NEWS BULLETIN.......THE FAMOUS CAFE DU MONDE IN THE FRENCH QUARTER OF NEW ORLEANS WAS DESTROYED BY A HURRICANE!!!
If you don't believe me, read about it here...
Actually, it wasn't the Cafe du Monde that was destroyed by a hurricane (one that took place over a century before Katrina hit New Orleans, Biloxi, and other areas of The Gulf Coast) but the original French Marketplace that had been built by (Get this!) the Spanish back in 1771.
The architecture of the historic part of New Orleans reflects how Louisiana had, at different times, been governed by settlers from France, Spain, and England.
However, even before Europeans had begun settling in the area, this area along the Mississippi River had been seen as an ideal marketplace by the Choctaw Indians.
In 1813--a year after the hurricane--the building that would, eventually, house Cafe du Monde was erected and, for many years, was known as The Butcher's Hall.
Cafe du Monde came into existence in 1862, and it has been owned and operated by the Fernandez family since 1942.
My folks spent their honeymoon in New Orleans during the Mardi Gras of 1947. Although they didn't stay in New Orleans during their Golden Anniversary trip in 1997 (choosing, instead, to stay in Biloxi and drive over there the day of the parade), they were able to come to the conclusion that the Mardi Gras had changed considerably since the first time they experienced it--and not for the better!
This wasn't a time when they went to Cafe du Monde while in The Crescent City.
They were simply glad to make it back to Biloxi where Mardi Gras was being celebrated in more the way that they had remembered it being back in 1947. They said that, if they ever returned to the South during Mardi Gras time, they would be attending the parade in Biloxi and not even bothering to drive over to New Orleans.
This isn't to say that they would never return to New Orleans--just not during Mardi Gras time.
As it turned out, it would be their last big road-trip together--although they did still take road-trips closer to home--as my dad would get a viral infection of the brain a couple of months later, which made his Parkinson's get worse and too unpredictable for such extended trips.
He passed away peacefully in his sleep (with a smile on his face) during the early morning hours of February 2, 2004. My folks were just days away from celebrating their 57th Anniversary, and my mom buried a final anniversary card with him.
The days of three French breakfasts at Cafe du Monde are a thing of the past to be remembered fondly--but my first experience of going there is one that I don't remember that well.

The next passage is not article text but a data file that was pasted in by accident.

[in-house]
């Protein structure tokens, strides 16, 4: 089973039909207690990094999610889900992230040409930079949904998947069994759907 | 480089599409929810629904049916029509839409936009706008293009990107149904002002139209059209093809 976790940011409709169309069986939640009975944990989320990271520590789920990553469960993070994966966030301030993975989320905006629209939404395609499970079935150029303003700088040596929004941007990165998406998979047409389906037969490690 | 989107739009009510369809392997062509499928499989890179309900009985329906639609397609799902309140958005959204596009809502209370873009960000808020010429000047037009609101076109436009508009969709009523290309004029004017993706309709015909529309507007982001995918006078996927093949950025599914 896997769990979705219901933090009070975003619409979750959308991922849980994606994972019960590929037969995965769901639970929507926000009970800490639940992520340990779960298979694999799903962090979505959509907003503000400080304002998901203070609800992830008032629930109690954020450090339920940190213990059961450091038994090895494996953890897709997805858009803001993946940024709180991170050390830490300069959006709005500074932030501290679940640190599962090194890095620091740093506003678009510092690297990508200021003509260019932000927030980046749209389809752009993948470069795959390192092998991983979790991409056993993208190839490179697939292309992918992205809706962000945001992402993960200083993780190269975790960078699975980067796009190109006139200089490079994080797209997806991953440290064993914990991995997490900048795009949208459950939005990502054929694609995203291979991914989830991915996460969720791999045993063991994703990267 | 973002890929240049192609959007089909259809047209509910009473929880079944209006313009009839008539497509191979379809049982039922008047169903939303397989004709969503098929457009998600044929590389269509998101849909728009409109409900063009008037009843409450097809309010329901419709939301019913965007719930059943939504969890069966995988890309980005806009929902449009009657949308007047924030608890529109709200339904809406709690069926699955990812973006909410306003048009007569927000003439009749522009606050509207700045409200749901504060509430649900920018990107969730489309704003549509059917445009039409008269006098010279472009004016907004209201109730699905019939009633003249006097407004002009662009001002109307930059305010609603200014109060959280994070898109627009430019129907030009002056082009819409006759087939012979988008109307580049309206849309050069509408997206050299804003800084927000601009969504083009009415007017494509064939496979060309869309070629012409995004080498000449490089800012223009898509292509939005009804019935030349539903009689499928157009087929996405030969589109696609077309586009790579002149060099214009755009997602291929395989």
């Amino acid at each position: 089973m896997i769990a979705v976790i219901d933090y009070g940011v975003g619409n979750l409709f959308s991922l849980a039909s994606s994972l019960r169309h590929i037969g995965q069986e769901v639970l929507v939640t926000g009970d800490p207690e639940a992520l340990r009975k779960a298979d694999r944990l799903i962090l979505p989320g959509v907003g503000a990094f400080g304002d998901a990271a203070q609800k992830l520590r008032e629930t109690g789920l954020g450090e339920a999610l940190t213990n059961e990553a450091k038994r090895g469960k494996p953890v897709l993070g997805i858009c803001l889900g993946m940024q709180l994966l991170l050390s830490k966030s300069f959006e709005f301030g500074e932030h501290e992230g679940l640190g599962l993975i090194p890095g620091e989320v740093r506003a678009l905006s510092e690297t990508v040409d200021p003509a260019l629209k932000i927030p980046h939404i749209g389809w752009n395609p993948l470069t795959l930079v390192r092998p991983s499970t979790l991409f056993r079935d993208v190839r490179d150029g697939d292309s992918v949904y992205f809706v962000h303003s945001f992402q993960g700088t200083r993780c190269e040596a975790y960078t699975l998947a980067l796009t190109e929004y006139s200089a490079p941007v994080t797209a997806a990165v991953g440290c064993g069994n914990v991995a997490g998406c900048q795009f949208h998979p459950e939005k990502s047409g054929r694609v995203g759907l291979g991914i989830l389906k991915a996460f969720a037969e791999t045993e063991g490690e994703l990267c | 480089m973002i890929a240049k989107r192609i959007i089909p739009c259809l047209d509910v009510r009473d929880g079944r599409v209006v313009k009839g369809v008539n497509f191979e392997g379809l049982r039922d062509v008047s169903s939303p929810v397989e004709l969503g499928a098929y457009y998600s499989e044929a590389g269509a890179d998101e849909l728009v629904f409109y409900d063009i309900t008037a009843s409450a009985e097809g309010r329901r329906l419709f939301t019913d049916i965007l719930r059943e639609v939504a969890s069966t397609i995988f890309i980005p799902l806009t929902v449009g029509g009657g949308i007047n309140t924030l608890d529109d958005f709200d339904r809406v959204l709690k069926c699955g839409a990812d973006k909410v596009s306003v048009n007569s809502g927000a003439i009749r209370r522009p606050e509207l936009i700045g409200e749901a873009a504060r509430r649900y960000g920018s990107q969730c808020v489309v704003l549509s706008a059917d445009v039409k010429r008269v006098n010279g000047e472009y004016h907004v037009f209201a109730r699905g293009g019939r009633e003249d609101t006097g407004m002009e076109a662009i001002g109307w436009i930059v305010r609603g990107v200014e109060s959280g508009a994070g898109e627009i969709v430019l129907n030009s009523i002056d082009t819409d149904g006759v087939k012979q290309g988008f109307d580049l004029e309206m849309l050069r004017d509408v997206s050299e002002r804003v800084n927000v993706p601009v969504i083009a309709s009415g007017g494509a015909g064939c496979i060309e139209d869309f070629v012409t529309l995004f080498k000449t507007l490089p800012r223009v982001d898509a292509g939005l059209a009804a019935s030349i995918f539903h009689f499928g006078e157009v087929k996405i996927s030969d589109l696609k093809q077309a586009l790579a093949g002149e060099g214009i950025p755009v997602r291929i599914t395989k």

I was about six or seven months old and was wearing a loose diaper. It turned out that the baby in the loose diaper had loose bowels that day--and, while my folks were standing there waiting for a table to become available, I made my mark there by pooping on the floor!
After that, my visits there were a little more dignified--with the most UNdignified thing I might do being ordering seconds on their wonderful breakfast (a.k.a. pigging out).
Let me tell you about breakfast at Cafe du Monde. It's three of their warm, wonderful, light-n-fluffy beignets served with a choice of beverage. We chose the milk over the coffee, as my folks had tried the coffee there before and didn't find it to their tastes--and their description of it didn't sound that good to me, either.
Since then, I've had chicory coffee and love it. However, with beignets, I think that the very best beverage is a nice, cold glass of white milk.
Usually, it has been the three of us going there together. However, my dad and I stopped in for breakfast on our way to a poetry convention in Jacksonville, Florida back in 1991.
Breakfast, btw, is served anytime.
The information given at the website describes it best:
"The Cafe is open 24 hours a day, seven days a week. If closes only on Christmas Day and on the day an occasional Hurricane passes too close to New Orleans."
It was among the first places to reopen after that most unwelcome invasion by Katrina.
Sadly, some of its employees are still unaccounted for, and there's a place on the website for sending e-mail if you're an employee or know an employee's whereabouts.
If you would like to enjoy some Cafe du Monde fare at a safe distance from Gulf Coast hurricanes--as in up here with the Hoosier tornadoes instead--don't expect to find a location as you would a Starbucks location, as the Fernandez family wants to keep things closer to home (though they did sell franchise rights to some people in Japan).
However, if you have the means to prepare these goodies at home, you can buy them--along with other New Orleans fare--through their website, which also offers non-edible gifts.